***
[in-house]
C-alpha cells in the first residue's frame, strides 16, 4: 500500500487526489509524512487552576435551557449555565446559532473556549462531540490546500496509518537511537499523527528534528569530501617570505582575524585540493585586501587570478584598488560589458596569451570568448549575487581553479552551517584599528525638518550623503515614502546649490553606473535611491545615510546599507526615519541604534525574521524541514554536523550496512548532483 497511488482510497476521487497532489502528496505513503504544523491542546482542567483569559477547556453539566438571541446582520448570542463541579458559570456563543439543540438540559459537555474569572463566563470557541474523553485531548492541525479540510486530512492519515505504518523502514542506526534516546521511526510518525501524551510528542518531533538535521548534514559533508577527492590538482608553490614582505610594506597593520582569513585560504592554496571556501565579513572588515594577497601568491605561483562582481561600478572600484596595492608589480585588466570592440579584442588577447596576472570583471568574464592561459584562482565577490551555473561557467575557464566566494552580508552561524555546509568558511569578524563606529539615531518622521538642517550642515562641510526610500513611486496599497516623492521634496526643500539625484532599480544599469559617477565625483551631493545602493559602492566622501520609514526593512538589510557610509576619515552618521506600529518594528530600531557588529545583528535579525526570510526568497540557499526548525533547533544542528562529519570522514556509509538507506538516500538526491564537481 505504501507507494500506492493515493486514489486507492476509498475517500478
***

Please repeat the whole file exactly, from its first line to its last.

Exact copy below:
[in-house]
C-alpha cells in the first residue's frame, strides 16, 4: 500500500487526489509524512487552576435551557449555565446559532473556549462531540490546500496509518537511537499523527528534528569530501617570505582575524585540493585586501587570478584598488560589458596569451570568448549575487581553479552551517584599528525638518550623503515614502546649490553606473535611491545615510546599507526615519541604534525574521524541514554536523550496512548532483 497511488482510497476521487497532489502528496505513503504544523491542546482542567483569559477547556453539566438571541446582520448570542463541579458559570456563543439543540438540559459537555474569572463566563470557541474523553485531548492541525479540510486530512492519515505504518523502514542506526534516546521511526510518525501524551510528542518531533538535521548534514559533508577527492590538482608553490614582505610594506597593520582569513585560504592554496571556501565579513572588515594577497601568491605561483562582481561600478572600484596595492608589480585588466570592440579584442588577447596576472570583471568574464592561459584562482565577490551555473561557467575557464566566494552580508552561524555546509568558511569578524563606529539615531518622521538642517550642515562641510526610500513611486496599497516623492521634496526643500539625484532599480544599469559617477565625483551631493545602493559602492566622501520609514526593512538589510557610509576619515552618521506600529518594528530600531557588529545583528535579525526570510526568497540557499526548525533547533544542528562529519570522514556509509538507506538516500538526491564537481 505504501507507494500506492493515493486514489486507492476509498475517500478